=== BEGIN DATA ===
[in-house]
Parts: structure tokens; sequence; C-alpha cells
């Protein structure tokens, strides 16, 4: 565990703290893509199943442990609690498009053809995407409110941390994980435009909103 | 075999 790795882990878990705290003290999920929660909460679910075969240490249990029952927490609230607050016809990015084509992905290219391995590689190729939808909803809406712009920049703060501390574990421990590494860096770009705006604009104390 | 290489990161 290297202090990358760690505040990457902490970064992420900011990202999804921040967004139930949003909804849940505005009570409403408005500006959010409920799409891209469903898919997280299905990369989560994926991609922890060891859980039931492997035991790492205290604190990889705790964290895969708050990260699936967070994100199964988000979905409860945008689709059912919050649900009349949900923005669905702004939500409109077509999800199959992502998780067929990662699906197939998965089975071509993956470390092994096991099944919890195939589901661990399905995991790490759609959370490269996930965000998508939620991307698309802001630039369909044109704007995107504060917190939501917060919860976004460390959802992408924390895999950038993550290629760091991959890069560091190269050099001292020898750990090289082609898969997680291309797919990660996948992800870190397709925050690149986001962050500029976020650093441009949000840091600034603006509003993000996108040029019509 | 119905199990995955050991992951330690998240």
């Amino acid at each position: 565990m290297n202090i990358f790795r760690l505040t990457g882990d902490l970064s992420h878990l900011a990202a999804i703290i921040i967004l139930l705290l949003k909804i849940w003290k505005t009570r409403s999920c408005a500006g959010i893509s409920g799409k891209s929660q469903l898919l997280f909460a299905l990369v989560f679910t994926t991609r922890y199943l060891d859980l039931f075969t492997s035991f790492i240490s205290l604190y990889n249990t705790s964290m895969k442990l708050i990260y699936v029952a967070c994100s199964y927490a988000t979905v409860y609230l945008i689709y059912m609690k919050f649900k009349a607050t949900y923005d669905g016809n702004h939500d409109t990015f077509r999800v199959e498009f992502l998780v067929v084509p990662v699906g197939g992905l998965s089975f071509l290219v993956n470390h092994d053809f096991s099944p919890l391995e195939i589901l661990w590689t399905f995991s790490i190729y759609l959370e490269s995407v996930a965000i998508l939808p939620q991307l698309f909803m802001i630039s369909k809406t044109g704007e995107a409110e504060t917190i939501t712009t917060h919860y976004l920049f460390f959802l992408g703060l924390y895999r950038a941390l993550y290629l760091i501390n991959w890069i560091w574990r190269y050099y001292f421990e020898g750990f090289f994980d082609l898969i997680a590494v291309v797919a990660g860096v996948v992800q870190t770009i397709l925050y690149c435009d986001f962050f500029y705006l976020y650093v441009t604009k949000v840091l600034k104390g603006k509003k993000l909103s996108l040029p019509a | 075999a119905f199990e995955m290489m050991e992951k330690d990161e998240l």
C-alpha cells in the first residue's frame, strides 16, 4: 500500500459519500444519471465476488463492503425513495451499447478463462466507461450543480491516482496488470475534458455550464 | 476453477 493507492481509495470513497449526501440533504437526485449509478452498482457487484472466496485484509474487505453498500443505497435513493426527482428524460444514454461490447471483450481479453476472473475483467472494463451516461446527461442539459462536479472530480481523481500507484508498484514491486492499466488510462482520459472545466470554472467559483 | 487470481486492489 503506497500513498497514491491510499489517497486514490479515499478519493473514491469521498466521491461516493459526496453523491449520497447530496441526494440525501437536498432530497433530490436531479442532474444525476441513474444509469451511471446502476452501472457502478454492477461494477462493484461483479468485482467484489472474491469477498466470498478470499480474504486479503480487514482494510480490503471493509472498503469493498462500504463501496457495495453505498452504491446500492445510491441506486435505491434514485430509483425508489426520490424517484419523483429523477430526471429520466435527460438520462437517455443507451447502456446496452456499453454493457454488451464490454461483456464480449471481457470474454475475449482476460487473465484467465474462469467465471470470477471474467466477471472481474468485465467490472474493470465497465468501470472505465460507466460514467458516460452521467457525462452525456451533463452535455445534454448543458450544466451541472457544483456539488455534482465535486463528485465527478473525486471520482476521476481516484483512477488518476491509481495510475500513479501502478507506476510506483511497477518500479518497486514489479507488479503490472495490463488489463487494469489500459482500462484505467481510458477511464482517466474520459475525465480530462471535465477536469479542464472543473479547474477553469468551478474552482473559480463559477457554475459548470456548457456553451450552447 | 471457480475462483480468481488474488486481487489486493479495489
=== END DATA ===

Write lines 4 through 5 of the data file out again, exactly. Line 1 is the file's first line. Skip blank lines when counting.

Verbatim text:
């Amino acid at each position: 565990m290297n202090i990358f790795r760690l505040t990457g882990d902490l970064s992420h878990l900011a990202a999804i703290i921040i967004l139930l705290l949003k909804i849940w003290k505005t009570r409403s999920c408005a500006g959010i893509s409920g799409k891209s929660q469903l898919l997280f909460a299905l990369v989560f679910t994926t991609r922890y199943l060891d859980l039931f075969t492997s035991f790492i240490s205290l604190y990889n249990t705790s964290m895969k442990l708050i990260y699936v029952a967070c994100s199964y927490a988000t979905v409860y609230l945008i689709y059912m609690k919050f649900k009349a607050t949900y923005d669905g016809n702004h939500d409109t990015f077509r999800v199959e498009f992502l998780v067929v084509p990662v699906g197939g992905l998965s089975f071509l290219v993956n470390h092994d053809f096991s099944p919890l391995e195939i589901l661990w590689t399905f995991s790490i190729y759609l959370e490269s995407v996930a965000i998508l939808p939620q991307l698309f909803m802001i630039s369909k809406t044109g704007e995107a409110e504060t917190i939501t712009t917060h919860y976004l920049f460390f959802l992408g703060l924390y895999r950038a941390l993550y290629l760091i501390n991959w890069i560091w574990r190269y050099y001292f421990e020898g750990f090289f994980d082609l898969i997680a590494v291309v797919a990660g860096v996948v992800q870190t770009i397709l925050y690149c435009d986001f962050f500029y705006l976020y650093v441009t604009k949000v840091l600034k104390g603006k509003k993000l909103s996108l040029p019509a | 075999a119905f199990e995955m290489m050991e992951k330690d990161e998240l």
C-alpha cells in the first residue's frame, strides 16, 4: 500500500459519500444519471465476488463492503425513495451499447478463462466507461450543480491516482496488470475534458455550464 | 476453477 493507492481509495470513497449526501440533504437526485449509478452498482457487484472466496485484509474487505453498500443505497435513493426527482428524460444514454461490447471483450481479453476472473475483467472494463451516461446527461442539459462536479472530480481523481500507484508498484514491486492499466488510462482520459472545466470554472467559483 | 487470481486492489 503506497500513498497514491491510499489517497486514490479515499478519493473514491469521498466521491461516493459526496453523491449520497447530496441526494440525501437536498432530497433530490436531479442532474444525476441513474444509469451511471446502476452501472457502478454492477461494477462493484461483479468485482467484489472474491469477498466470498478470499480474504486479503480487514482494510480490503471493509472498503469493498462500504463501496457495495453505498452504491446500492445510491441506486435505491434514485430509483425508489426520490424517484419523483429523477430526471429520466435527460438520462437517455443507451447502456446496452456499453454493457454488451464490454461483456464480449471481457470474454475475449482476460487473465484467465474462469467465471470470477471474467466477471472481474468485465467490472474493470465497465468501470472505465460507466460514467458516460452521467457525462452525456451533463452535455445534454448543458450544466451541472457544483456539488455534482465535486463528485465527478473525486471520482476521476481516484483512477488518476491509481495510475500513479501502478507506476510506483511497477518500479518497486514489479507488479503490472495490463488489463487494469489500459482500462484505467481510458477511464482517466474520459475525465480530462471535465477536469479542464472543473479547474477553469468551478474552482473559480463559477457554475459548470456548457456553451450552447 | 471457480475462483480468481488474488486481487489486493479495489